5. Yes indeed For what it is worth, the tropics and extra tropic are as far away from any co-operative Modoki El Nino atmospheric>ocean coupling as they could be at this time. The Global Wind Oscillation, a plot depiction of aggregate wind-flow inertia within the atmospheric circulation is rooted deeply at high amplitude within the La Nina attractor orbit phases 1,2 and 3 - and representative of total relative angular momentum at -ve 3SD as sum of aggregate wind-flow momentum budgets at this time. Notice the persistence of anomalous easterly momentum around 30N as identified by the blue shading on the plot supplied - and mirrored equally in the SH. Notice also that this regime corresponds with the Western Hemisphere and I/O high frequency tropical blueprint in evidence of the previous weeks. This extent of -ve momentum represents a firmly retrogressive synoptic pattern - but with the laws of conservation of angular momentum meaning that the easterly momentum being added from the tropics - is being compensated by increased westerly momentum at mid and higher latitudes. With stalled QBO transition, and of which uncertainty exists at this time (imo) in terms of speed of continued transition towards -ve phasing at a level compatible with BDC assist to potential stratospheric destabilization - this added momentum leans with time over the upcoming weeks towards coupling of developing seasonal stratospheric polar vortex with the troposphere heading into the first part of winter at least, without any significantly abrupt change to the global wind-flow budget and a very strong rally in AAM to ladder the GWO away from the Nina attractor phases via robust increase in tropical and extra tropical frictional and mountain torques. Factors such as solar minimum, low Barents sea ice etc discussed eloquently and with excellent insight across most twitter and international forum zones only become influentially meaningful in any forward plotting of events as I see it - if higher latitude westerly gyre is interrupted enough for these to start to create cold air advection feedbacks that most analysts are making their starting forecast assumptions hoping they will be. We all know that fitting drivers to bias outcomes, however well intentioned and thought out, still nevertheless creates margins for error when probabilistic analysis can (and often enough does) point to other possible long term solutions that are less palatable than the bias outcome and may exist in tandem with, or stand=alone isolating the bias outcome. I do not make forecasts within any season, and will not be attempting to make one this season either - but I do believe that something is going to have substantially give over the coming weeks for some of the analogue assumptions expressed on this very acquitted and informative thread and elsewhere to become reality. This may or may not be the case, but from my own point of view, whilst I subscribe to caution with seasonal modelling, there are times at least when these models reflect at the very least some compelling starting conditions that are being extrapolated forward and require a large catalyst to alter their expected destination. It will be interesting, either way, to see if these change in coming weeks and( trying to take a neutral position) I am open minded to this. However- at this time the seasonal modelling has some credence and can't be dismissed because it doesn't reflect sensible weather of choice, in my own opinion of course Just to add, as I should - the GSDM plots are restricted access only @OceanSnow I will send a pm in reply when I have time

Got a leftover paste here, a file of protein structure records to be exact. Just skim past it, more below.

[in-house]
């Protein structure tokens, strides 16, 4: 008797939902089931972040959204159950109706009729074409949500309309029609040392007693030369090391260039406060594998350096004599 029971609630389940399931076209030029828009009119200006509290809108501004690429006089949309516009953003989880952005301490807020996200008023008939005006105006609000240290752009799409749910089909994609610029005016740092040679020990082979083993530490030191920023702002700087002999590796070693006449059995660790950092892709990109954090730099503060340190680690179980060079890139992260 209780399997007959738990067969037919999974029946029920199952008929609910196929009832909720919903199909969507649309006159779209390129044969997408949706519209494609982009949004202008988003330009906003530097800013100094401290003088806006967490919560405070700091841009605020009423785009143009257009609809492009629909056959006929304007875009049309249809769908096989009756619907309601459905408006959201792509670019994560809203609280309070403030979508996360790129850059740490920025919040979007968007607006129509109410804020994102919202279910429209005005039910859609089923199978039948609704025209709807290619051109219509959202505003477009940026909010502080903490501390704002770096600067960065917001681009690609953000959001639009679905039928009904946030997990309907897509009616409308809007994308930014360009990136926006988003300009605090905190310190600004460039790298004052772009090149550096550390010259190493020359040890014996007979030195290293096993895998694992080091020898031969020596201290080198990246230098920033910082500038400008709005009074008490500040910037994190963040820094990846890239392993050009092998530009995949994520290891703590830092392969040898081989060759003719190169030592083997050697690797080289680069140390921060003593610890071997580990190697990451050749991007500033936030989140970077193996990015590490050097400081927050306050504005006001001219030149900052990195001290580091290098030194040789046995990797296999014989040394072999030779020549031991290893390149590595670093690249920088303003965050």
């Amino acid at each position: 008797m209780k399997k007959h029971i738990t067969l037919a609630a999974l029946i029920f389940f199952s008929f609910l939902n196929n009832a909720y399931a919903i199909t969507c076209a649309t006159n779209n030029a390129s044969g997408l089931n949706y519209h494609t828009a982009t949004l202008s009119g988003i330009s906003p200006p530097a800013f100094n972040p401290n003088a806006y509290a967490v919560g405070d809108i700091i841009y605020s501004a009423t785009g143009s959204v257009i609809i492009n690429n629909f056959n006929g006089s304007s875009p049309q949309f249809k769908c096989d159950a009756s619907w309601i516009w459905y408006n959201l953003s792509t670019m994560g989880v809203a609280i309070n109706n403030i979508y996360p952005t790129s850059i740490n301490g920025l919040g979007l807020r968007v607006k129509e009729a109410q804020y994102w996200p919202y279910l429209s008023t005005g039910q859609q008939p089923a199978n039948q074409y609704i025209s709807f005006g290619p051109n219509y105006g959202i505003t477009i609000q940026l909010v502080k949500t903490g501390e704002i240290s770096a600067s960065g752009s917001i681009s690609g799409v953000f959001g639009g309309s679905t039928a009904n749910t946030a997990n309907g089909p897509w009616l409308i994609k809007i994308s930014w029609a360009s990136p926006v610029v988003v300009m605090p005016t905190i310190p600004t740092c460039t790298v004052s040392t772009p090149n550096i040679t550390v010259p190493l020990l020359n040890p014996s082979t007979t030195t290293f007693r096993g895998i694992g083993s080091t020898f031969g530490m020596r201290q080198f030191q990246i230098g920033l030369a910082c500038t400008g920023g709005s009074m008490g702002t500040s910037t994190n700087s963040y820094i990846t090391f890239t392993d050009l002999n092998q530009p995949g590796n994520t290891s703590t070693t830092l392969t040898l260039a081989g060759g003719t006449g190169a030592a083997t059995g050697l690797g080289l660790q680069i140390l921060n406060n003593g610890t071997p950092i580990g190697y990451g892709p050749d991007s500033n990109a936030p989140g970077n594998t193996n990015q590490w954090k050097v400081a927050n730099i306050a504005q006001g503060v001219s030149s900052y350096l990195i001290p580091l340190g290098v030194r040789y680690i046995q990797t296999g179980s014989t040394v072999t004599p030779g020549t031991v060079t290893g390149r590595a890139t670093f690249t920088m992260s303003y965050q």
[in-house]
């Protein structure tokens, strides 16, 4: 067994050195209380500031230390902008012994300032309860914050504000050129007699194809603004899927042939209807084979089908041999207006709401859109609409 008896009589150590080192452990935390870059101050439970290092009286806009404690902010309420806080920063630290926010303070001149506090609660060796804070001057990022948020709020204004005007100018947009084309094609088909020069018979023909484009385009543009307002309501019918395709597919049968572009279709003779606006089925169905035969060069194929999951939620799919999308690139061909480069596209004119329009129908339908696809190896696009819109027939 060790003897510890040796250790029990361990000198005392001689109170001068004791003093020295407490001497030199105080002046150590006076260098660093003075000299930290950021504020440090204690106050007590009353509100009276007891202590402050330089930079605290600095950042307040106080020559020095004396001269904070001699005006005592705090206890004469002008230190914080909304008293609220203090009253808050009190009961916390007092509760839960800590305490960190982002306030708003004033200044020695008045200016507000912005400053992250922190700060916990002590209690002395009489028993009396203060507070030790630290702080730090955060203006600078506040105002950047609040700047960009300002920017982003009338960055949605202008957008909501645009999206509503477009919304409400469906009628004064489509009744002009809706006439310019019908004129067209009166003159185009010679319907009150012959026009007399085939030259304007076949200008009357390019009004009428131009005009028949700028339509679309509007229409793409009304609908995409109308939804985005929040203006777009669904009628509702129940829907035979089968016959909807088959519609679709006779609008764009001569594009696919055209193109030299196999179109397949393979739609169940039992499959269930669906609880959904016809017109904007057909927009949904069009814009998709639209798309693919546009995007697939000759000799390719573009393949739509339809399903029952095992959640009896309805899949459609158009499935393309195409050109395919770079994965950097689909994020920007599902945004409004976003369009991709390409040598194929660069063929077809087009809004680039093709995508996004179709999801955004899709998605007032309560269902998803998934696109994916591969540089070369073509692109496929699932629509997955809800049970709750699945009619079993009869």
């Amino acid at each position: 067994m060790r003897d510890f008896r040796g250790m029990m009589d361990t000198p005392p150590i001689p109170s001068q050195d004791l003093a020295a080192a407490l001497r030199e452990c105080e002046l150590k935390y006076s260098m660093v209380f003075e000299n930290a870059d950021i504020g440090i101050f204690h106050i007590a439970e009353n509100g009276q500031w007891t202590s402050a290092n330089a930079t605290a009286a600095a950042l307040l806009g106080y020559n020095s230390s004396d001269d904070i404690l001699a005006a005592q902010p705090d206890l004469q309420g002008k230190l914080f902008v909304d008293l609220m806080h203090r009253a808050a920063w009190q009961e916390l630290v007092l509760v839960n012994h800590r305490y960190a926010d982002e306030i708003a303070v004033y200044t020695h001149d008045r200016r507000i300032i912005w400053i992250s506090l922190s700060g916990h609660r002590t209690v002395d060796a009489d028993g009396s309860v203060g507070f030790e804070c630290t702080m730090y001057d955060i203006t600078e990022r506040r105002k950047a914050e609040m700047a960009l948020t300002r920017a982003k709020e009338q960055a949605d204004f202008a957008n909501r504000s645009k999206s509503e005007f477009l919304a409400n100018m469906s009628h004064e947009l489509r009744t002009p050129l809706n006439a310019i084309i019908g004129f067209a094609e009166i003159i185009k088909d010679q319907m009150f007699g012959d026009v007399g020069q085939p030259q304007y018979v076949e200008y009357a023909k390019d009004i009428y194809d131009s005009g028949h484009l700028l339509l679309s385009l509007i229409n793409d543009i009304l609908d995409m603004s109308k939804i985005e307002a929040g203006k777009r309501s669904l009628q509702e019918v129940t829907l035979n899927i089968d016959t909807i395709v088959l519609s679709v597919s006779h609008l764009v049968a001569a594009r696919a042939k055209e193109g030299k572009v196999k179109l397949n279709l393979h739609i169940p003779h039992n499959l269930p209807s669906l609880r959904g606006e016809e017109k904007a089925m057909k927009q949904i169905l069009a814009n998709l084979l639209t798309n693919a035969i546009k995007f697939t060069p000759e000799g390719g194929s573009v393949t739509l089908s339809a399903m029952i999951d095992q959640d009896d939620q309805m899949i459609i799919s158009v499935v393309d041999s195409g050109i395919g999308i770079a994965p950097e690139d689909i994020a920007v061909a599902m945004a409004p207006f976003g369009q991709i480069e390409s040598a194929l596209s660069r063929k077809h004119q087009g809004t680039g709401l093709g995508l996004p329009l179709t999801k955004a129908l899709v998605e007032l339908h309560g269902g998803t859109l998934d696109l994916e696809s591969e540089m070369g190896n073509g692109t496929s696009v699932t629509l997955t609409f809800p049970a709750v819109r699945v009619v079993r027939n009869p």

6. In the nicest way, things haven't turned out yet for this storm It is still subject to modelling that is set in the future, and subject to extremely sensitive and fine margins in terms of infrastructure risk vs probabilities of landfall (where and when) Anyone living in the SE US will remain on the highest alert right up to nowcasting situations with a highly dangerous and volatile storm such as this. Based on the life threatening risks of such a storm it will never be deemed a non event....until it is as certain as possible to know where impacts are most likely to be focussed. Indeed it only becomes a 'non event' when the storm has passed and it is known that impacts have been next to minimal. The NW Bahamas will certainly not be viewing this as a non event. This looks extremely worrying for them especially if Dorian stalls anything like suggested. The overnight EPS 'cone' has shifted to a solution that (as of this time) reduces the risk of Florida landfall..... . ….but as one who likes to pay attention to suggested diagnostic evaluations first and foremost, numerical models are always snapshots in time and are evolutionary in prediction and not face value absolutes. Its far too soon to suggest that the models will not shift back to a Florida solution, however much the trend may appear to moving way from it at this present time. Until, or if, the risk becomes zero in any given place, then the very high impact risk remains the crucial assessment vehicle. The suggested stall could prove quite a pivotal sequence in terms of the fate of the Florida east coast, (as much as it could prove a most unfortunate fate for the NW Bahamas - one can only hope for them) However, clearly most especially for those whose homes and livelihoods are most at risk from Dorian (including Floridians) its eminently sensible and wise that ears avert attention to overly premature declarations based on suggestions of intra day modelling suites who will continue to struggle with initiation data within a storm that, quite typically, will always be one step ahead of the number crunchers Notwithstanding any of that, eyes and ears should be spot welded towards forecasters. of whom there are many. who assess risk probability based on diagnostic evolution of modelling unfolding with time and not based on single snapshots of time Edit: The updated Euro model evolution rather illustrates the points made